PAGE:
It is important to note that in all these cases, we are asking a fellow member of the Church to address his or her prayers TO GOD on our behalf. We do not ask Mary or any other named member of the Church to pray for us because she or he has any greater power than any other member of the Church; it is just another basic human instinct that when we need others' prayers, the more of them we can get the better we feel about it.
"I do not pray for the dead. I believe they are beyond my interference, and are in the hands of God. So why should I ask the dead to pray for me?"
All of us at some time get caught up in the fallacy of thinking about Heaven in the terms we have learned through our experiences here on earth. You say of those members of the Church who are, in merely earthly terms, dead that "they are beyond my interference". But you can only say that if on some level you believe they have been placed beyond the reach of prayer by some force that we cannot withstand.
Here on earth there is one such primary force: time. It is the one dimension known to us which is unidirectional: it flows in only one way and we can neither turn it to the side, and so slow it, or turn it around, and so reverse it.
Time, however, like length, breadth, height, mass, etc., is only an aspect of this created, physical world. It has no application outside of this created order. Thus to God, and we must assume to those who live in fellowship with God, what we perceive as past, present, and future are all equally capable of being known. It is a poor metaphor, as all metaphors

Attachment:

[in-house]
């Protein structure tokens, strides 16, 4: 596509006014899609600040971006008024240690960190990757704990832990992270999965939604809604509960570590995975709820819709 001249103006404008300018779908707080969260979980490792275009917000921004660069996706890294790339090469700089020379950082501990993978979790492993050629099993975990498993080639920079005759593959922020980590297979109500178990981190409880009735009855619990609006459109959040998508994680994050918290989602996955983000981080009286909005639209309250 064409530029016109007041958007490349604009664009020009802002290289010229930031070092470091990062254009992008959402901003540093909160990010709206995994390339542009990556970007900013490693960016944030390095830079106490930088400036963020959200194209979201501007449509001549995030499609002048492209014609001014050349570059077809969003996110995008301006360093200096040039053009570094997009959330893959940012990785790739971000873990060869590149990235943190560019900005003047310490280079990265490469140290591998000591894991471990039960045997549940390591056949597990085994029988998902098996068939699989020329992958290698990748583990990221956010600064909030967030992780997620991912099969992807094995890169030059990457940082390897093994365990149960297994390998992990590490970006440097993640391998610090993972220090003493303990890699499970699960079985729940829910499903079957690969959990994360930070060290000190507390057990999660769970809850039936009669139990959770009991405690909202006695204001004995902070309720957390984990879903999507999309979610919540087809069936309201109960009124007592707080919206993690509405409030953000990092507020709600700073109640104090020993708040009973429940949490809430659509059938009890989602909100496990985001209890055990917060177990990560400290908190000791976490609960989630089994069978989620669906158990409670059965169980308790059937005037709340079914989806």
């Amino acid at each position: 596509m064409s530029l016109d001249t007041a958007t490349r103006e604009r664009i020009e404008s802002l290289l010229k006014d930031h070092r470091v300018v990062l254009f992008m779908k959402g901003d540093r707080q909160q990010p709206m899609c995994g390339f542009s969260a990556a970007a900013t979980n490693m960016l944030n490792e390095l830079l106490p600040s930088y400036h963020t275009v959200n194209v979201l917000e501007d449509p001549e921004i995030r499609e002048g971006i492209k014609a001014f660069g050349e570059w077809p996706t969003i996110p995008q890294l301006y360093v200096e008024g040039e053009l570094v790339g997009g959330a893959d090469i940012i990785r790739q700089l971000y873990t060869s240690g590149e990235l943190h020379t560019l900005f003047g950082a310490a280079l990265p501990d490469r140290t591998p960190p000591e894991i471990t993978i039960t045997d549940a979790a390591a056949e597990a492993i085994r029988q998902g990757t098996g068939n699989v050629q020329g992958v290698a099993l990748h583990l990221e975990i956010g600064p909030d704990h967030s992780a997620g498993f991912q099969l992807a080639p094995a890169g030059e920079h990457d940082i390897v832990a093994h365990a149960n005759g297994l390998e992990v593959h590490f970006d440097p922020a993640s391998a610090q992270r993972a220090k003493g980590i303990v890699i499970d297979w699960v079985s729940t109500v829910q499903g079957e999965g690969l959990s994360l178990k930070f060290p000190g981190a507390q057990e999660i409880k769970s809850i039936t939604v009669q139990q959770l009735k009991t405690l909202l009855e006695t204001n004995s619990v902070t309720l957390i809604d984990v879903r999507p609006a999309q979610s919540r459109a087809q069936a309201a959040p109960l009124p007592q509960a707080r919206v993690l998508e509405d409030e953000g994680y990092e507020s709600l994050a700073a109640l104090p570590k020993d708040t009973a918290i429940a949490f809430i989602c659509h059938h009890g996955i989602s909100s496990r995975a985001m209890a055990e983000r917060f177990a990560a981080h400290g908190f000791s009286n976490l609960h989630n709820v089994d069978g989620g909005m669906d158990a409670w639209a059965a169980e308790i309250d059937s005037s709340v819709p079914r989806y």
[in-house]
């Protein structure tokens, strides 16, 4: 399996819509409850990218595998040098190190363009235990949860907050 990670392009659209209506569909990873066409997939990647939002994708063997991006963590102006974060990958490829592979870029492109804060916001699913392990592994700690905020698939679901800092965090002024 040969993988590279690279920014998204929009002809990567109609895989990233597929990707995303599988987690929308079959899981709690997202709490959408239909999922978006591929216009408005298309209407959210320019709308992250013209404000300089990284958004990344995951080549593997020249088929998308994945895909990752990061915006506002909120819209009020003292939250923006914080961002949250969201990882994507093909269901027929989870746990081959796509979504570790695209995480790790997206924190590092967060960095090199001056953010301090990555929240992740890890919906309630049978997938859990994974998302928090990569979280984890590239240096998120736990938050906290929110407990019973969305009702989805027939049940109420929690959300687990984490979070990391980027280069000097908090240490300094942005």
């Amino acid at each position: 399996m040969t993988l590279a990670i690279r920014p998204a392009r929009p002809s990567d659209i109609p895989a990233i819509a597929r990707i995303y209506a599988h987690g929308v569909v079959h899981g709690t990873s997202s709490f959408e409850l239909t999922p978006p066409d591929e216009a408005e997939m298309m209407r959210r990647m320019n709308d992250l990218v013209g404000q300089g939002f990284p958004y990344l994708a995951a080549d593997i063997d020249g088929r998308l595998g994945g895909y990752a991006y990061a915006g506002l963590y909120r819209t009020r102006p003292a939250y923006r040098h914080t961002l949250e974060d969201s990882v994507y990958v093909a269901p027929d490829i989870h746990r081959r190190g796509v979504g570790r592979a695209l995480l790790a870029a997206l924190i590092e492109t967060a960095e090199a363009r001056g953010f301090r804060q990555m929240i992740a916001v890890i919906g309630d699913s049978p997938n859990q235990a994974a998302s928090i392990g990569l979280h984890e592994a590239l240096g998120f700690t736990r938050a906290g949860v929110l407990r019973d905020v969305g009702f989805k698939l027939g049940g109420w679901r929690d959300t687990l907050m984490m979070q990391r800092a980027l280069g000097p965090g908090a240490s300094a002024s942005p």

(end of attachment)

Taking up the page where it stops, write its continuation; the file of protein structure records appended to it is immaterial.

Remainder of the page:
at bottom must be, but think for a moment what it is like to walk down a crowded street. The walker is separated from the others there by physical distances which he or she perceives as forward, backwards, or to one side or the other.
Sometimes, indeed, the effect of those distances is not just to separate us from other walkers but to conceal them from us, behind the crowd or some obstacle, around a corner, or over on the next street. To an observer posted on the top of a tall building, however, his vantage point makes those factors of distance in front, distance behind, or distance to
the side merge into the background and become largely irrelevant: he can see all the walkers on the block below him, and most for many blocks around, equally well.
So it is with God and those who have lived, live now, or will at some future time live where we live now. And since all of these persons are equally present to God, it makes perfect sense for me to pray to Him for His grace and mercy upon them, even though some of them have, from my very limited perspective, "already" died. If you prefer to think of it this way, then you can put it that God knew from the beginning of time that I
would be offering these prayers, and so has, I trust, already taken them into account.
To refuse to pray for the "dead" is a classic Protestant error, one that makes a mockery of the "Communion of Saints" to which we give our assent every time we recite one of the Creeds. It has always been a mystery to me why the Puritans took such a dislike to the departed, especially to the long-departed. After all, they could scarcely have known their forebears in person, and therefore had no principled basis on which to condemn them and to eject them from the Church.
But then Puritans have always had very little time for anyone who was not exactly like themselves, haven't they?